A final thought along these lines is to put the new team under John Major’s charge.  He is the last British Prime Minister successfully to have negotiated any substantial matter with the EU.

The reason we’re all such fat lardbuckets

A number of reasons are put forward as to why the nation has, in its entirety, become a population of fat lardbuckets. Big Food pushes ever more unhealthy comestibles upon us, advertising to children is for some reasons still allowed, there’s no tax on sugar, or fat, we’ve even got those who insist that inequality causes obesity.

Of course, all these reasons come with their own solutions: we should ban advertising to children, or of “unhealthy” food, or reduce inequality or something. As Chris Snowden shows in his latest little report (The Fat Lie)all of those reasoned proffered are simply wrong:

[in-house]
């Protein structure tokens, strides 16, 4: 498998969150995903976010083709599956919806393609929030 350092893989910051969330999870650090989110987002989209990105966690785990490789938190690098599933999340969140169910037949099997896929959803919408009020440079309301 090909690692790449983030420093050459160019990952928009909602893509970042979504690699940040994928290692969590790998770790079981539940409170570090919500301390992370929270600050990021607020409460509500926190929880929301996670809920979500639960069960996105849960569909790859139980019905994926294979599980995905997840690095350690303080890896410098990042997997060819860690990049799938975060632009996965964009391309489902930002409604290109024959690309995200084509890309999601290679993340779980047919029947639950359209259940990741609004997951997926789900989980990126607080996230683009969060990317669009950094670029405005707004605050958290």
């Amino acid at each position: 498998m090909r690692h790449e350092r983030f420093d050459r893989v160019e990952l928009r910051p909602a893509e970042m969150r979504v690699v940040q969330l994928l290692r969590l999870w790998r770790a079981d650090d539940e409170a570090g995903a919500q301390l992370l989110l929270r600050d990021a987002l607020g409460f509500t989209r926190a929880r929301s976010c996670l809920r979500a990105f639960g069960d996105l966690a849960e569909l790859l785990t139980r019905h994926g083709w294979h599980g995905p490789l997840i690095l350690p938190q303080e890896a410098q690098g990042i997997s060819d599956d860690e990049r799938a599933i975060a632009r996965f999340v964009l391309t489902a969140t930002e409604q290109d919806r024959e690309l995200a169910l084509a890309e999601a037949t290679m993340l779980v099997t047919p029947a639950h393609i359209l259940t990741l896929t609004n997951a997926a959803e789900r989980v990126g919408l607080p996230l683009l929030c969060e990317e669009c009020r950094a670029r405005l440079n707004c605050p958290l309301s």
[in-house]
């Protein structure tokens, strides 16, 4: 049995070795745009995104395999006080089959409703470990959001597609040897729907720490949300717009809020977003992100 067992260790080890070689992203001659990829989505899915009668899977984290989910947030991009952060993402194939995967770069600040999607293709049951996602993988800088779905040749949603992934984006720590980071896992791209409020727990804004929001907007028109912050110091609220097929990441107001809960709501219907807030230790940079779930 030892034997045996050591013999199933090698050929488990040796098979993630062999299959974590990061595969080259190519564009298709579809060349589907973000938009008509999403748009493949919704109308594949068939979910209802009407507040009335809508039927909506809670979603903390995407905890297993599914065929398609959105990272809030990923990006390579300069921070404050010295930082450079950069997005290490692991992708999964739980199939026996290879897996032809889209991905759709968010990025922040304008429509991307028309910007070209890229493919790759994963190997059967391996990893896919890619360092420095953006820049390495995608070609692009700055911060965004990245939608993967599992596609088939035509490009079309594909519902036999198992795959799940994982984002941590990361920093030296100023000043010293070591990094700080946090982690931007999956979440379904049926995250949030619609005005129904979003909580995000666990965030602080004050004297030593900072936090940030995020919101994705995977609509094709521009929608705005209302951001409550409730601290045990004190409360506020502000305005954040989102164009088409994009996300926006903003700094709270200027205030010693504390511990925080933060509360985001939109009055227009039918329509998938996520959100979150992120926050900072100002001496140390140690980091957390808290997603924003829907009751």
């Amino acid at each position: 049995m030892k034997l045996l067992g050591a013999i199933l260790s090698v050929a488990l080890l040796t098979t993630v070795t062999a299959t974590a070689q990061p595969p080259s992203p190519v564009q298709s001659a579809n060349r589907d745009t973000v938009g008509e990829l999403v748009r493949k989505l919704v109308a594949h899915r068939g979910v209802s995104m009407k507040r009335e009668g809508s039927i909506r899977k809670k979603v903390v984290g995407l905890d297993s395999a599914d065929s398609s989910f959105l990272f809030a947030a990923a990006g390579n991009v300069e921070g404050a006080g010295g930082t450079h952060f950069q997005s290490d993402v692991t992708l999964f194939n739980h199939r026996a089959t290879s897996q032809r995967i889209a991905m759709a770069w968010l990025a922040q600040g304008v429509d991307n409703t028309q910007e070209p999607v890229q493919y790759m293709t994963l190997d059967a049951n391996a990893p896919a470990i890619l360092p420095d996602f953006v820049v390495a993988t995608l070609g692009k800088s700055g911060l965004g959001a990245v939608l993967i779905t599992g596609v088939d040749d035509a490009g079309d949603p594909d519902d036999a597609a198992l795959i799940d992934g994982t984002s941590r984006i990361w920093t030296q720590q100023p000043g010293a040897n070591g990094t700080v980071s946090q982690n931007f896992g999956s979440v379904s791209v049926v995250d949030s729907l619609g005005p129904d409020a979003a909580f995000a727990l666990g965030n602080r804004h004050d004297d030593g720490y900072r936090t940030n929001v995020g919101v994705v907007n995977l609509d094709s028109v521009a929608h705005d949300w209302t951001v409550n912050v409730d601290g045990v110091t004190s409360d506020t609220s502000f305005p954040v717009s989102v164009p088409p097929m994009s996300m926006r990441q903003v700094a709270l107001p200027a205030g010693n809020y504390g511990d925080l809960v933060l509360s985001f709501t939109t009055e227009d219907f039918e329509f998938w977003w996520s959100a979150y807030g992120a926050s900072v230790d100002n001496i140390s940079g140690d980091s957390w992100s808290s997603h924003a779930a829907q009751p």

If we look at the average body mass of English adults since 1993,
we see a steady increase from 72.4 kg to 77.4 kg (Figure 7). This
seven per cent increase contrasts sharply with the data from DEFRA
which shows a decline in domestic calorie consumption of nine per
cent in the same period (Figure 8). If we confine ourselves to the
period 2002-12, for which we have solid data for food consumed
inside and outside the home, we see the same ‘paradox’: an increase
in average body weight of two kilograms coinciding with a decline
in calorie consumption of 4.1 per cent and a decline in sugar
consumption of 7.4 per cent.